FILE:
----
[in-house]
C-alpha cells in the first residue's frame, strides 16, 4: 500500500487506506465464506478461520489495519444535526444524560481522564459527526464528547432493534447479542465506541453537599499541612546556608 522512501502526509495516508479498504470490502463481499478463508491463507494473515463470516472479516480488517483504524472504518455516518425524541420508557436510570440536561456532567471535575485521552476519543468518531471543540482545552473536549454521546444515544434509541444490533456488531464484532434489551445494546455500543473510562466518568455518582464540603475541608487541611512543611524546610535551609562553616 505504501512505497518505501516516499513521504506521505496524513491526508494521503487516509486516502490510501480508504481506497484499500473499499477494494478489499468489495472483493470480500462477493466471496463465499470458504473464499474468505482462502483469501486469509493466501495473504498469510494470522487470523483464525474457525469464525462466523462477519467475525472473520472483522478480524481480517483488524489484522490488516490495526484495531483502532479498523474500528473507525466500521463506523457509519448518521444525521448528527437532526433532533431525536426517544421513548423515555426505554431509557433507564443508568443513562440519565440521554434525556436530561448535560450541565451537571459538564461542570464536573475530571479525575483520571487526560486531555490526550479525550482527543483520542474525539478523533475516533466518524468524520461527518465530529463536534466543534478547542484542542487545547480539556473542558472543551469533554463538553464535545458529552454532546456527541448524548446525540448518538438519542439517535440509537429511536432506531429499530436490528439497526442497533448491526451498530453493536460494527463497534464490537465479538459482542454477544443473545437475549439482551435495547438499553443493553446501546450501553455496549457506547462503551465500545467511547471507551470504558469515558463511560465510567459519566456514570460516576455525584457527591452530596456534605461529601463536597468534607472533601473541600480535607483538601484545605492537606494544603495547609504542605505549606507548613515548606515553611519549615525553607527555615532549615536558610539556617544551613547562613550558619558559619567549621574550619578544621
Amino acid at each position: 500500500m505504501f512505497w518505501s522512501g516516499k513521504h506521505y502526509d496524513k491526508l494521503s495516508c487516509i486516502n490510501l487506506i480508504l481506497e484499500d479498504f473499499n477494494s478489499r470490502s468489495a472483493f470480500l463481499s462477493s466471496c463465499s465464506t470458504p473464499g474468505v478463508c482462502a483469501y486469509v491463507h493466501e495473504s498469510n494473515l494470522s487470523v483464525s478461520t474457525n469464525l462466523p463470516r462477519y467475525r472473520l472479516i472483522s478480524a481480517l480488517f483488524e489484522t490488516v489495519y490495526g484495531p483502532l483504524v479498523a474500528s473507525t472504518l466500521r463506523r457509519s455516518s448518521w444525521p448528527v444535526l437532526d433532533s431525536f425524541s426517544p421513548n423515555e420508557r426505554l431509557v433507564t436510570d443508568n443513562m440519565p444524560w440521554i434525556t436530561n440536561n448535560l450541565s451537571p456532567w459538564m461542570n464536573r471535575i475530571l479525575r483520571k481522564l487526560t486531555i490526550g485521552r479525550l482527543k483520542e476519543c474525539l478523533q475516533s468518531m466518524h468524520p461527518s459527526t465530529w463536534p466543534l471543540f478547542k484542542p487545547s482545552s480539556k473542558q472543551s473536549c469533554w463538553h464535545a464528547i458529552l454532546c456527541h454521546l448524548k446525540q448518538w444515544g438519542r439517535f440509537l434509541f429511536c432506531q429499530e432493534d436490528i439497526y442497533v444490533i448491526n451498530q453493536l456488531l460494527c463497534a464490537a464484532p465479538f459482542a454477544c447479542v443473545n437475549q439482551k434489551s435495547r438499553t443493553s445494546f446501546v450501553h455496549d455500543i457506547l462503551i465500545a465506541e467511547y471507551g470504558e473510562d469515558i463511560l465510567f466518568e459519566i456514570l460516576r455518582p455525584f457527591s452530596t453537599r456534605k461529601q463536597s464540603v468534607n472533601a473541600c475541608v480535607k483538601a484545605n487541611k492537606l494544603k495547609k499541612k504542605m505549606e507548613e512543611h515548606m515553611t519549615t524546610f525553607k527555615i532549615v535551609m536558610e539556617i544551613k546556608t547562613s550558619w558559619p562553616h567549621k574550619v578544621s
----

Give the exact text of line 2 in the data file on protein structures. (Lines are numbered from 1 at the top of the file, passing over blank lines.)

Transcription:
C-alpha cells in the first residue's frame, strides 16, 4: 500500500487506506465464506478461520489495519444535526444524560481522564459527526464528547432493534447479542465506541453537599499541612546556608 522512501502526509495516508479498504470490502463481499478463508491463507494473515463470516472479516480488517483504524472504518455516518425524541420508557436510570440536561456532567471535575485521552476519543468518531471543540482545552473536549454521546444515544434509541444490533456488531464484532434489551445494546455500543473510562466518568455518582464540603475541608487541611512543611524546610535551609562553616 505504501512505497518505501516516499513521504506521505496524513491526508494521503487516509486516502490510501480508504481506497484499500473499499477494494478489499468489495472483493470480500462477493466471496463465499470458504473464499474468505482462502483469501486469509493466501495473504498469510494470522487470523483464525474457525469464525462466523462477519467475525472473520472483522478480524481480517483488524489484522490488516490495526484495531483502532479498523474500528473507525466500521463506523457509519448518521444525521448528527437532526433532533431525536426517544421513548423515555426505554431509557433507564443508568443513562440519565440521554434525556436530561448535560450541565451537571459538564461542570464536573475530571479525575483520571487526560486531555490526550479525550482527543483520542474525539478523533475516533466518524468524520461527518465530529463536534466543534478547542484542542487545547480539556473542558472543551469533554463538553464535545458529552454532546456527541448524548446525540448518538438519542439517535440509537429511536432506531429499530436490528439497526442497533448491526451498530453493536460494527463497534464490537465479538459482542454477544443473545437475549439482551435495547438499553443493553446501546450501553455496549457506547462503551465500545467511547471507551470504558469515558463511560465510567459519566456514570460516576455525584457527591452530596456534605461529601463536597468534607472533601473541600480535607483538601484545605492537606494544603495547609504542605505549606507548613515548606515553611519549615525553607527555615532549615536558610539556617544551613547562613550558619558559619567549621574550619578544621